Maria Angela Campelo de Melo
Increased environmental and social responsibility awareness, while producing unique opportunities for sustainability-oriented innovations, has generated important challenges for companies. The path to sustainability requires corporate strategies that guarantee profitability, managing simultaneously environmental and social responsibilities. An attempt is made to provide an understanding of sustainable development thinking in business, discussing how the combination of the transition management, adaptive planning and sociotechnical approaches can contribute towards an effective implementation of sustainability-oriented innovations in business context. The article proposes a conceptual model, which incorporates this contribution, developed through a four-year action-research project carried out within a large Brazilian energy company – Petrobras. The authors argue that the adoption of the proposed model by other large firms operating in different societal sectors might trigger organisational changes related to current corporate practices of technological innovation management.
Crisis informatics—New data for extraordinary times
Kenneth M. Anderson
Crisis informatics is a multidisciplinary field combining computing and social science knowledge of disasters; its central tenet is that people use personal information and communication technology to respond to disaster in creative ways to cope with uncertainty. We study and develop computational support for collection and sociobehavioral analysis of online participation (i.e., tweets and Facebook posts) to address challenges in disaster warning, response, and recovery. Because such data are rarely tidy, we offer lessons—learned the hard way, as we have made every mistake described below—with respect to the opportunities and limitations of social media research on crisis events. Focus on behaviors, not on fetishizing social media tools Focus on behaviors, not on fetishizing social media tools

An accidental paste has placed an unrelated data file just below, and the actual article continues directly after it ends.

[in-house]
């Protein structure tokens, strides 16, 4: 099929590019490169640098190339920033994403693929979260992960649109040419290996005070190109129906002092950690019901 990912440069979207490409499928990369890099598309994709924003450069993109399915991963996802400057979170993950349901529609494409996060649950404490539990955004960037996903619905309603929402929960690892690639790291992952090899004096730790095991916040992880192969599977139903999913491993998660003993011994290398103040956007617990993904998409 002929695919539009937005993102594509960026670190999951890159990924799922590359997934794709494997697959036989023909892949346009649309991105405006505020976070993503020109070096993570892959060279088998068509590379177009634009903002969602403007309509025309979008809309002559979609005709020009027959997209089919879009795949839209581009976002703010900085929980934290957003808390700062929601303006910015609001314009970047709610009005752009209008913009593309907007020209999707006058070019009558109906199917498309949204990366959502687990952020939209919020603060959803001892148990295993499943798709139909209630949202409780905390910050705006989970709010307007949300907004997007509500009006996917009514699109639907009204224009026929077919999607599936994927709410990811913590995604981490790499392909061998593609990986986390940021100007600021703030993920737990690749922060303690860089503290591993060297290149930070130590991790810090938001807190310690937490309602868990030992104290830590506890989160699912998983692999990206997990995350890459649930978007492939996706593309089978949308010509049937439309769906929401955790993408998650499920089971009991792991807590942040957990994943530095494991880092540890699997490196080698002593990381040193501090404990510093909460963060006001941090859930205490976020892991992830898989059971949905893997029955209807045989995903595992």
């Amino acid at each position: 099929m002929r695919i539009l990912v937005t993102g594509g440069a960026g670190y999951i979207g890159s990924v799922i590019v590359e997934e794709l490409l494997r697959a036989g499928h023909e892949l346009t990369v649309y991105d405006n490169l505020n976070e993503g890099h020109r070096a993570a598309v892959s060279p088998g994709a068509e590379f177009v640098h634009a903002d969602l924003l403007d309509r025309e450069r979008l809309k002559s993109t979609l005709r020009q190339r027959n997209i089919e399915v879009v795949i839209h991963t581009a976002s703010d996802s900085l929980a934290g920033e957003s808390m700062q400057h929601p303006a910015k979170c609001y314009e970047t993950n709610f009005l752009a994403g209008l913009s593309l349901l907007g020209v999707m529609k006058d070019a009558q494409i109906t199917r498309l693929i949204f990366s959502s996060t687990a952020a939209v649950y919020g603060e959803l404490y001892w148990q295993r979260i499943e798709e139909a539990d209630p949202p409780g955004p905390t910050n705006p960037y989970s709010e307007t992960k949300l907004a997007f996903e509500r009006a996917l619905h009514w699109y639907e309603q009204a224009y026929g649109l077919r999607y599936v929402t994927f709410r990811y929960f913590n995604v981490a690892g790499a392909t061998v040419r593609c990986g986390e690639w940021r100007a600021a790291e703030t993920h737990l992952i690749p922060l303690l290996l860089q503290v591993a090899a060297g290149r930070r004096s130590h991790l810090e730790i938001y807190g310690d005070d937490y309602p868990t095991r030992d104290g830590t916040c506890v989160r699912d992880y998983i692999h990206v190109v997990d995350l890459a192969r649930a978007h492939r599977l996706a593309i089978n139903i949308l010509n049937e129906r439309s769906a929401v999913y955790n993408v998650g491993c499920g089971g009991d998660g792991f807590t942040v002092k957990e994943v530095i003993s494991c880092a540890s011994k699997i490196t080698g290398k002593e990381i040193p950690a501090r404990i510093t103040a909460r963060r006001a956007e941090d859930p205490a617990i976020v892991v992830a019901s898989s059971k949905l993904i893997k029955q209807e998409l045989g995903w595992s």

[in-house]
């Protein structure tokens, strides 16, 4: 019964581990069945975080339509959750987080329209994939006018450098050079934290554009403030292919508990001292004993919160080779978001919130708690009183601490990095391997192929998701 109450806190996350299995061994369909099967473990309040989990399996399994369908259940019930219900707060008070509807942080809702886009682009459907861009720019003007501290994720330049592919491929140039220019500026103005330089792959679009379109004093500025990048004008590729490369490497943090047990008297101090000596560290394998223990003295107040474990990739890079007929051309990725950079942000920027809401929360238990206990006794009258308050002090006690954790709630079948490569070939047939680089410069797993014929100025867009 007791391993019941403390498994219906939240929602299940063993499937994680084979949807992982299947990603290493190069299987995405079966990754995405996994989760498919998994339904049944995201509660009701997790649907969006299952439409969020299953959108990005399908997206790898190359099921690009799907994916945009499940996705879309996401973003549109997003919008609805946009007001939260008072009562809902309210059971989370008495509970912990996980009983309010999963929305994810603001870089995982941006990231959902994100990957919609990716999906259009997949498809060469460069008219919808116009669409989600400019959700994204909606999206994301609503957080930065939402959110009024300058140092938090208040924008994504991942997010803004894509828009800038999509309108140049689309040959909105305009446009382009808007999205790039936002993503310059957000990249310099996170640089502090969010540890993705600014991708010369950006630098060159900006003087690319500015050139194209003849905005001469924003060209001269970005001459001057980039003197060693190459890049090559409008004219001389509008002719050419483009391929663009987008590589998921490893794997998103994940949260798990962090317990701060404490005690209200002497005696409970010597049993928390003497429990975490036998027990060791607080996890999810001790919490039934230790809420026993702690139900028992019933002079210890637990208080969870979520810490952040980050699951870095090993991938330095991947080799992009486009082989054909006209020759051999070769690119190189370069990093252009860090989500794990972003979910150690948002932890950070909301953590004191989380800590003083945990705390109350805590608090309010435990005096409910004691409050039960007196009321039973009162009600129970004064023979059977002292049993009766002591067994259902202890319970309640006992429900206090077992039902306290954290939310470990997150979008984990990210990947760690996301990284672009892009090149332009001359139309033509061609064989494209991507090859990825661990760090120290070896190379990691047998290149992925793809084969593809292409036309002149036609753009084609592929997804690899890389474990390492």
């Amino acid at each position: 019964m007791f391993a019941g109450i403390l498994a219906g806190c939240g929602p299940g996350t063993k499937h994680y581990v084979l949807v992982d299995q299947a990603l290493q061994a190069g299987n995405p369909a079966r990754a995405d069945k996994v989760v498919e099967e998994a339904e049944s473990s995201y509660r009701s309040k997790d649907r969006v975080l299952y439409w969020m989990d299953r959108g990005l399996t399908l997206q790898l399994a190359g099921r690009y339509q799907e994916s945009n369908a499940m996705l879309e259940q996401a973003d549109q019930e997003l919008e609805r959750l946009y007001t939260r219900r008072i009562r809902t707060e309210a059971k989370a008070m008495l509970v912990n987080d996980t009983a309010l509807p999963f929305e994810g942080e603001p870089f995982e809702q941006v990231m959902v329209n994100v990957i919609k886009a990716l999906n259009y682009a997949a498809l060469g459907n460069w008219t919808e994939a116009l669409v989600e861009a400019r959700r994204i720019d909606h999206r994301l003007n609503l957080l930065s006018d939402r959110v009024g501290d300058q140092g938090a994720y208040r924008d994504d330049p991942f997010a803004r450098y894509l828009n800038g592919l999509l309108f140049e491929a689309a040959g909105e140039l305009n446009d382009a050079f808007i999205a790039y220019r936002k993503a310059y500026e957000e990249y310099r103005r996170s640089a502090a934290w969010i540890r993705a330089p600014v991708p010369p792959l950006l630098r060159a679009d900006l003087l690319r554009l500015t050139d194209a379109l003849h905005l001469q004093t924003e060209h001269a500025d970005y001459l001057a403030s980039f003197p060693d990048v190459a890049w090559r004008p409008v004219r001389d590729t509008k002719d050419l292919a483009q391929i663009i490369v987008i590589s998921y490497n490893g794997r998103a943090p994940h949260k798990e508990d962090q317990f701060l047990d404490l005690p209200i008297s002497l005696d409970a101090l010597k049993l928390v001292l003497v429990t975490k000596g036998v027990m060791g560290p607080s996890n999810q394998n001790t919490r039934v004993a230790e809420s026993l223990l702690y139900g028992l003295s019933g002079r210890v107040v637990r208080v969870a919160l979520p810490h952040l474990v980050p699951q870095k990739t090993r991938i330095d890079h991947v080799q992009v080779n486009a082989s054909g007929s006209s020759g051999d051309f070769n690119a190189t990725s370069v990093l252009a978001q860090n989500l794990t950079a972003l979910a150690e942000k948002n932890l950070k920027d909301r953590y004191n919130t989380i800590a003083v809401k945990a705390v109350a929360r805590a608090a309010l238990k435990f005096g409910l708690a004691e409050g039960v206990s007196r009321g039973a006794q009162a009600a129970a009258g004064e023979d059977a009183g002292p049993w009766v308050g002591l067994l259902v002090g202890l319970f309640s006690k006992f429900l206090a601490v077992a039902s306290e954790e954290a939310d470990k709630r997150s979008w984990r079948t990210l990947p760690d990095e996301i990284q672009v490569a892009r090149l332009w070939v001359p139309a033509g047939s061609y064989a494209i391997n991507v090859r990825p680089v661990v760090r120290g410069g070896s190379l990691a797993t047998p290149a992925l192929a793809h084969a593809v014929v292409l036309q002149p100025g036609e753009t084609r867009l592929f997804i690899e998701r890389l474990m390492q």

A scholarly divide: Social media, Big Data, and unattainable scholarship
Erik P. Bucy
Recent decades have witnessed an increased growth in data generated by information, communication, and technological systems, giving birth to the ‘Big Data’ paradigm. Despite the profusion of raw data being captured by social media platforms, Big Data require specialized skills to parse and analyze — and even with the requisite skills, social media data are not readily available to download. Thus, the Big Data paradigm has not produced a coincidental explosion of research opportunities for the typical scholar. The promising world of unprecedented precision and predictive accuracy that Big Data conjure remains out of reach for most communication and technology researchers, a problem that traditional platforms, namely mass media, did not present. In this paper, we evaluate the system architecture that supports the storage and retrieval of big social data, distinguishing between overt and covert data types, and how both the cost and control of social media data limit opportunities for research. Ultimately, we illuminate a curious but growing ‘scholarly divide’ between researchers with the technical know-how, funding, or institutional connections to extract big social data and the mass of researchers who merely hear big social data invoked as the latest, exciting trend in unattainable scholarship.